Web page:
You May Not Always Come Out Debt Free from a Bankruptcy
If you are thinking that filing for bankruptcy will always solve your money problems, the lawyers at Skrupa Law want you to know the truth is that it may not. It is true that debts are usually wiped away; however, in some instances a creditor can object to a discharge of debt.Let us explain–when you file for Chapter 7 bankruptcy, it allows you to discharge your unsecured debts at the end like Discover Card, Visa, American Express, or MasterCard. This bankruptcy discharge will say creditors can no legally longer seek payment from you. However, if the creditor does not agree that the debt should be discharged, they can then file an objection with the bankruptcy court. Credit card companies are the most common ones to do this, but any creditor can do this as well.
What to Expect with Credit Card Companies During Bankruptcy
Our bankruptcy lawyers at Skrupa Law say not to worry though, it is extremely uncommon for credit card companies to challenge your whole bankruptcy; they are just seeking the money owed to them. However, a credit card company may win this objection based on three things: if you willfully lied on the credit card application, had no intention of paying back the debt in the first place, and/or charged $500 or more on the credit card within 90 days of filing bankruptcy.
The following are examples of objections that could end with you still having to pay the debt to the certain credit card company.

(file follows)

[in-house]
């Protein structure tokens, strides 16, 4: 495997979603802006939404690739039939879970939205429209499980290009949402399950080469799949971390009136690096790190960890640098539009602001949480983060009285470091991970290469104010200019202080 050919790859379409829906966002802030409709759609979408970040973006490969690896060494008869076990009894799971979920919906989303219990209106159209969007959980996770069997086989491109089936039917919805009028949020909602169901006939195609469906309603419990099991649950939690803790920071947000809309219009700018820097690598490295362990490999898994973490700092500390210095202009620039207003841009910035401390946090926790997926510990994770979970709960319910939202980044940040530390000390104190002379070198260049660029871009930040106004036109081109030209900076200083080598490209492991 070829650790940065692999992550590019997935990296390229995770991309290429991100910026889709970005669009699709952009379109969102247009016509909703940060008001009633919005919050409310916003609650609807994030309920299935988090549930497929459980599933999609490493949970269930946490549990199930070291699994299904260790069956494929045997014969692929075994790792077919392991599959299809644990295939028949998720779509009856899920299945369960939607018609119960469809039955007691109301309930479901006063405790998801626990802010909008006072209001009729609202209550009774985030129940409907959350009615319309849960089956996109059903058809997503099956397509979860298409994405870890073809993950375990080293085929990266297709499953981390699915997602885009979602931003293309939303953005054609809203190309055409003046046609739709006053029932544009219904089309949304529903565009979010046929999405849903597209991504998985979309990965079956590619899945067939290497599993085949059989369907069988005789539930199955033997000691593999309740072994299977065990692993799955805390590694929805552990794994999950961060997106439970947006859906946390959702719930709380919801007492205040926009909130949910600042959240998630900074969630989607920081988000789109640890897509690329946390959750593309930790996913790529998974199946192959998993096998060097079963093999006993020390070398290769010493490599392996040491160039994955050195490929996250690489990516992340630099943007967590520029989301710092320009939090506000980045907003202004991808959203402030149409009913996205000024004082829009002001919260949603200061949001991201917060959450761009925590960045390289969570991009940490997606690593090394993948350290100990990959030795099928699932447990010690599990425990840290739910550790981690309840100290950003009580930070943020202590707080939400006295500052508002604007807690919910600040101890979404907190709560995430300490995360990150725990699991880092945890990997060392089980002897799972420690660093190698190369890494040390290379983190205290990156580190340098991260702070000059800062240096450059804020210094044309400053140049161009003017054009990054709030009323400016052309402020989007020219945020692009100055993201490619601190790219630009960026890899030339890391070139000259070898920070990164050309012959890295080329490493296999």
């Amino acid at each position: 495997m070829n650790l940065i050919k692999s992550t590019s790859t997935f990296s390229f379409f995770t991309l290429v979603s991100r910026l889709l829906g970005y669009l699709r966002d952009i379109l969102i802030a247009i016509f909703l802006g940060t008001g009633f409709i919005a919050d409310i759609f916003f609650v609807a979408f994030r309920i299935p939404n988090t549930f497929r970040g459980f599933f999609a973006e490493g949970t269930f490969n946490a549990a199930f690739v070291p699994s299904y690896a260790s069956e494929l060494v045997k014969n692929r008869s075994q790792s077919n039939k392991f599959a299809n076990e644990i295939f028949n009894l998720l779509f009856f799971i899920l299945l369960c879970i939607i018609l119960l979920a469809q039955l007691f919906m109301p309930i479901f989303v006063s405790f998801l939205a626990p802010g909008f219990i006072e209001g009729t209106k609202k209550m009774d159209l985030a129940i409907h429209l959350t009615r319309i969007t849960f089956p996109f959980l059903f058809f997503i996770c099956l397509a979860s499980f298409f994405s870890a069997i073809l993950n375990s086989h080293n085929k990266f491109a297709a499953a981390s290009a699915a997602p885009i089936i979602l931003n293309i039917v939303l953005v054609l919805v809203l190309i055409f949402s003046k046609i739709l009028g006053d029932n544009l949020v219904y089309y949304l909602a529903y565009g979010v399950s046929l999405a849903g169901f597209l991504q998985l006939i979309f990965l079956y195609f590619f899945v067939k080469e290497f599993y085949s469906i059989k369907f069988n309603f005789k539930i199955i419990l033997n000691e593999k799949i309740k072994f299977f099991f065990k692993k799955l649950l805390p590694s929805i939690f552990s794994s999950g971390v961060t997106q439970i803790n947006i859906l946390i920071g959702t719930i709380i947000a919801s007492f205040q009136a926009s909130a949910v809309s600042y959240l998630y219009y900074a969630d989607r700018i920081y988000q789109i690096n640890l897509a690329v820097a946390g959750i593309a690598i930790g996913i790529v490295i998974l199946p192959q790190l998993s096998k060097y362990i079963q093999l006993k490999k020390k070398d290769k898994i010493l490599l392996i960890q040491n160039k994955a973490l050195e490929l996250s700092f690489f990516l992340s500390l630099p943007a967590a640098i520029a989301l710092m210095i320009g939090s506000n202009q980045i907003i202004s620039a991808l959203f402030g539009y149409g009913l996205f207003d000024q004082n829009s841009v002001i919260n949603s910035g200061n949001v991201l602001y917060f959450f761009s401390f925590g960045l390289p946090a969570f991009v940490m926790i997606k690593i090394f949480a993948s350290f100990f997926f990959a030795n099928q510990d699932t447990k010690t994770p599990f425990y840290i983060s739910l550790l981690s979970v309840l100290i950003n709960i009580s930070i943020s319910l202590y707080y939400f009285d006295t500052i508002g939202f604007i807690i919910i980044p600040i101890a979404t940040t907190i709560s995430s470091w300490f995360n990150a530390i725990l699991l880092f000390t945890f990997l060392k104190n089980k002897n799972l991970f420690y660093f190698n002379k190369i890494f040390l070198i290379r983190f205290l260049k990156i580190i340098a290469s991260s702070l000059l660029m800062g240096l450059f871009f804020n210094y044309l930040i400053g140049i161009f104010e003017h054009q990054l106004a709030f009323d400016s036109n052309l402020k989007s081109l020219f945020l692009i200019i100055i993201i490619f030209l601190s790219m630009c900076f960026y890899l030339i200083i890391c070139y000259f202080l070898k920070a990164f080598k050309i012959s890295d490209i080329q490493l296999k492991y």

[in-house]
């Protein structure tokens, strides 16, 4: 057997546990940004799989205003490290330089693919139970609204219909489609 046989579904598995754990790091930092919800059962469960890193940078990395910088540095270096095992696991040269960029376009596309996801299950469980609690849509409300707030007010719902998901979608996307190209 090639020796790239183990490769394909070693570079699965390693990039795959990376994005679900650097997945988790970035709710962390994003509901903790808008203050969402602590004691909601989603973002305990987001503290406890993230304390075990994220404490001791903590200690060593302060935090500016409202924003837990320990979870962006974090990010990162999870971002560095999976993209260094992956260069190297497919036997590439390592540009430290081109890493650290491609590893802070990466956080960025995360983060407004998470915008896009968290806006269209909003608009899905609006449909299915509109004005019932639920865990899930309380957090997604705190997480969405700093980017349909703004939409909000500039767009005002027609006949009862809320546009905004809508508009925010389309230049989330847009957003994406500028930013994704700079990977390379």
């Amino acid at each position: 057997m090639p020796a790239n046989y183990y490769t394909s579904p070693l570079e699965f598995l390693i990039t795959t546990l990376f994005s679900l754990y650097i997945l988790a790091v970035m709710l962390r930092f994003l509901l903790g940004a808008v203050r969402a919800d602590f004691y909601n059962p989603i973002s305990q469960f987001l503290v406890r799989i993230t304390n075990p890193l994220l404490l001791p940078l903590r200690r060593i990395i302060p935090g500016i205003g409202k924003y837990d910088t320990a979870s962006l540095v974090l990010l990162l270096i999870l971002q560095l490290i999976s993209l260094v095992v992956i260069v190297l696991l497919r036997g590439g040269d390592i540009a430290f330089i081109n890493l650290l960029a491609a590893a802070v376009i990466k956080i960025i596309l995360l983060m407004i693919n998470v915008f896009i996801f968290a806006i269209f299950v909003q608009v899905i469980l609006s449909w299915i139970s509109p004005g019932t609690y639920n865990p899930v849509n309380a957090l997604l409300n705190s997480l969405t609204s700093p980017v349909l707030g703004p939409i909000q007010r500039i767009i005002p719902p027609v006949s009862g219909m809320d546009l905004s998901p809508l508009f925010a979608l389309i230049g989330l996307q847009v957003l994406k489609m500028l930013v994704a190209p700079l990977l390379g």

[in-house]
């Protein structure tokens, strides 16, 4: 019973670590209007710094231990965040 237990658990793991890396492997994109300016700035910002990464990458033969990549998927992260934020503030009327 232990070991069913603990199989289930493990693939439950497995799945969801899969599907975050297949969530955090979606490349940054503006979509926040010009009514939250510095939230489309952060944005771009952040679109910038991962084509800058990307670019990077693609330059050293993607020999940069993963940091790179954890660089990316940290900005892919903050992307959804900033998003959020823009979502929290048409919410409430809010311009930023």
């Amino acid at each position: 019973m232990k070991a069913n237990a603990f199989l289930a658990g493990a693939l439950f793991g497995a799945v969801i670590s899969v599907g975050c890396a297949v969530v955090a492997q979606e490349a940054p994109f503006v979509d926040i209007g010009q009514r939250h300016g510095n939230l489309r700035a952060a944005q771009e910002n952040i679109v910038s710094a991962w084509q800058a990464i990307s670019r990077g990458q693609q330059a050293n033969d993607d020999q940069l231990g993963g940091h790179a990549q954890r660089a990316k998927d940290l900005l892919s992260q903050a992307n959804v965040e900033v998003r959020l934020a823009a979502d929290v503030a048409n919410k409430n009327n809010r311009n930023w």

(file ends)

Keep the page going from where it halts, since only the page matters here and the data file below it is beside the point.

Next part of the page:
- If you used your credit card a high number of times for small charges right before filing for bankruptcy. The credit card company will see this as fraud because small charges are usually made to avoid suspicion. We’ve got news for you; it IS suspicious.
- If you lie about your personal financial history like your annual income to obtain a card or a higher credit limit, then you are subject to objection from the credit card company.
- Did you use your credit card within 90 days of filing for bankruptcy for $500 worth of charges or more than $750 worth of cash advances within 90 days of filing? This is considered abuse of the bankruptcy process because the intent of the credit card was misused. The credit card companies will come after you for their money if you are not honest.
Tip: Stop using your credit card 90 days or more before filing for bankruptcy. This will leave no room for objections to be made.
Contact Skrupa Law at (402) 571-2900 (Omaha) or (402) 464-3311 (Lincoln) Today!
At Skrupa Law we specialize in bankruptcy and we want to help lessen your debt stress. If you have any questions or concerns about bankruptcy objections or debt, please make it a point to contact us in Omaha at (402) 571-2900 or our Lincoln office at (402) 464-3311. We are in the business to help you.